Which Components of a Smartphone Walking App Help Users to Reach Personalized Step Goals? Results From an Optimization Trial


Jan-Niklas Kramer, Florian Künzler, Varun Mishra, Shawna N. Smith, David Kotz, Urte Scholz, Elgar Fleisch, and Tobias Kowatsch. Which Components of a Smartphone Walking App Help Users to Reach Personalized Step Goals? Results From an Optimization Trial. Annals of Behavioral Medicine, volume 54, number 7, pages 518–528. Oxford University Press, July 2020. doi:10.1093/abm/kaaa002. ©Copyright the authors. Published 17 March 2020.


Background: The Assistant to Lift your Level of activitY (Ally) app is a smartphone application that combines financial incentives with chatbot-guided interventions to encourage users to reach personalized daily step goals.

Purpose: To evaluate the effects of incentives, weekly planning, and daily self-monitoring prompts that were used as intervention components as part of the Ally app.

Methods: We conducted an 8 week optimization trial with n = 274 insurees of a health insurance company in Switzerland. At baseline, participants were randomized to different incentive conditions (cash incentives vs. charity incentives vs. no incentives). Over the course of the study, participants were randomized weekly to different planning conditions (action planning vs. coping planning vs. no planning) and daily to receiving or not receiving a self-monitoring prompt. Primary outcome was the achievement of personalized daily step goals.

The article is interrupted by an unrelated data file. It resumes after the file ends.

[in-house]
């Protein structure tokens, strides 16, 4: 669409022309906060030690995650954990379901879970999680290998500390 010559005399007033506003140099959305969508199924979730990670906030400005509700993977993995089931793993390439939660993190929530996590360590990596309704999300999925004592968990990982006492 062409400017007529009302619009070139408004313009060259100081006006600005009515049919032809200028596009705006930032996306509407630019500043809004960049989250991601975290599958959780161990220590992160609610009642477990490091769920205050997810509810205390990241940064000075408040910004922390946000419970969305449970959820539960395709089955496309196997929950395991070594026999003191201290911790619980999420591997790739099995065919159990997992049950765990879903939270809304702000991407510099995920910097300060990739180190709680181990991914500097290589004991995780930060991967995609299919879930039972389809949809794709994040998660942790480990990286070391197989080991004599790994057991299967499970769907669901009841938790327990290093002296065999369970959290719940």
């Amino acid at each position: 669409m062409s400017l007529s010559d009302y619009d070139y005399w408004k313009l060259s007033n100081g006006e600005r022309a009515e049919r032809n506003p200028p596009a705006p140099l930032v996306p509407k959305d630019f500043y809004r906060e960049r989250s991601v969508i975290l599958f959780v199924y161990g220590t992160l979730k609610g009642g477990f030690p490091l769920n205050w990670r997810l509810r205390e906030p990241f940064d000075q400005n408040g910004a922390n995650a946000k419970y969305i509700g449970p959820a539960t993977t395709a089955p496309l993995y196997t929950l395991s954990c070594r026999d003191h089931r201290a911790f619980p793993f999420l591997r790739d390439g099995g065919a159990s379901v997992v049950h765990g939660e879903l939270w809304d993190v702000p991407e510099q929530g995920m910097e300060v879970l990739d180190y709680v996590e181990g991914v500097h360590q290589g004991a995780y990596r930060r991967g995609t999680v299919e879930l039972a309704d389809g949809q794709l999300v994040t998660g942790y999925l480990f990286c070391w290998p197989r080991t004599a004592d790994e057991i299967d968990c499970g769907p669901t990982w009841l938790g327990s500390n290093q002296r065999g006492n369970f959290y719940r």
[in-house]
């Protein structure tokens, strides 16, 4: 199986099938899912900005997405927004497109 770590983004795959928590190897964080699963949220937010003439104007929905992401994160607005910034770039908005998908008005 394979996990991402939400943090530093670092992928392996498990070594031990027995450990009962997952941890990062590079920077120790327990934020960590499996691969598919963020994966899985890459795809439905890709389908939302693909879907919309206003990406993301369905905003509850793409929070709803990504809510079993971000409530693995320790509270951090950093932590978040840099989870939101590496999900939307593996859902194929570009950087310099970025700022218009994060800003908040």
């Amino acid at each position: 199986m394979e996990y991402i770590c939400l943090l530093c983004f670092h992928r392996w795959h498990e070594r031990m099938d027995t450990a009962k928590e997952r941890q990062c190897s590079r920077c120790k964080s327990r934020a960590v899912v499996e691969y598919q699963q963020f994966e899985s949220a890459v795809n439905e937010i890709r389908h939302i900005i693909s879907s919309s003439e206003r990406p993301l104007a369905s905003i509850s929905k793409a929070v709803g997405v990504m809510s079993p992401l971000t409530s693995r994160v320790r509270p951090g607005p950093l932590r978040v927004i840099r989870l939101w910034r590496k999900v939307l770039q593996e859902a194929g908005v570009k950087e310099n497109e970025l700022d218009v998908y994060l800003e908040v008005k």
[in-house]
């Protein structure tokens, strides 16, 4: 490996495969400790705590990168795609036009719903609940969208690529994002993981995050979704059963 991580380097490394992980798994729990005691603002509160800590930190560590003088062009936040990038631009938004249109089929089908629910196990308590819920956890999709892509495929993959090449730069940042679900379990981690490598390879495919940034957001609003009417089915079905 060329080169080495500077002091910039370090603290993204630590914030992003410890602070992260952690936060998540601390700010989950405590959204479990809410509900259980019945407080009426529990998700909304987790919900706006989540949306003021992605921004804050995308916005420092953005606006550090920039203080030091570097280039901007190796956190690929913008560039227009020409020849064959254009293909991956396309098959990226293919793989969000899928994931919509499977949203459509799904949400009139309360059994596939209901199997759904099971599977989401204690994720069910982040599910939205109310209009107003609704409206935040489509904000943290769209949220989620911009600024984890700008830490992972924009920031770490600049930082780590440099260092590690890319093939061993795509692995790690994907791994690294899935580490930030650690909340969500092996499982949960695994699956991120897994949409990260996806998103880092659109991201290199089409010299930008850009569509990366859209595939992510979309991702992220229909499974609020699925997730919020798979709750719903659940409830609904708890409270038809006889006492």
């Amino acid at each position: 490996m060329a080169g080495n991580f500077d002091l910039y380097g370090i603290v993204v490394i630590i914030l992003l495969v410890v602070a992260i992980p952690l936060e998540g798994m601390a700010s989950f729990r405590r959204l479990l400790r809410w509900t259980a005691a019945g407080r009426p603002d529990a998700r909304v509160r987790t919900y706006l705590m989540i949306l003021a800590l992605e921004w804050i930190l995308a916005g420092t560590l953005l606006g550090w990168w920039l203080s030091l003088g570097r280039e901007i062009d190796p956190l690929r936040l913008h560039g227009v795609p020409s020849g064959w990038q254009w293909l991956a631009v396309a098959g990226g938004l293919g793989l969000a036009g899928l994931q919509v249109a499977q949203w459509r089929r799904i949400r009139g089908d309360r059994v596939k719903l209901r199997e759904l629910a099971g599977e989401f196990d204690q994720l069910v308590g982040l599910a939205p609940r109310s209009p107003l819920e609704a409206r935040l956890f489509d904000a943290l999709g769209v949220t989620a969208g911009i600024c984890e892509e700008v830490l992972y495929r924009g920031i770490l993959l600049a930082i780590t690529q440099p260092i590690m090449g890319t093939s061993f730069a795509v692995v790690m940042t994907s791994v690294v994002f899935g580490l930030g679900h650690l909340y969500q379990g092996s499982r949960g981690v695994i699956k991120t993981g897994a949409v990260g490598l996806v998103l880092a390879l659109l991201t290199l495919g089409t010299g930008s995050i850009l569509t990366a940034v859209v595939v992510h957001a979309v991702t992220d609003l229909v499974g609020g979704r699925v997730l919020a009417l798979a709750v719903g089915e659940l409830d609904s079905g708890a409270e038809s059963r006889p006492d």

Results: Study participants were more active and healthier than the general Swiss population. Daily cash incentives increased step-goal achievement by 8.1%, 95% confidence interval (CI): [2.1, 14.1] and, only in the no-incentive control group, action planning increased step-goal achievement by 5.8%, 95% CI: [1.2, 10.4]. Charity incentives, self-monitoring prompts, and coping planning did not affect physical activity. Engagement with planning interventions and self-monitoring prompts was low and 30% of participants stopped using the app over the course of the study.

Conclusions: Daily cash incentives increased physical activity in the short term. Planning interventions and self-monitoring prompts require revision before they can be included in future versions of the app. Selection effects and engagement can be important challenges for physical-activity apps.

Clinical Trial Information: This study was registered on ClinicalTrials.gov, NCT03384550.

Citable with [BibTeX]

Projects: [simba]

Keywords: [mhealth] [wearable]

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[Kotz research]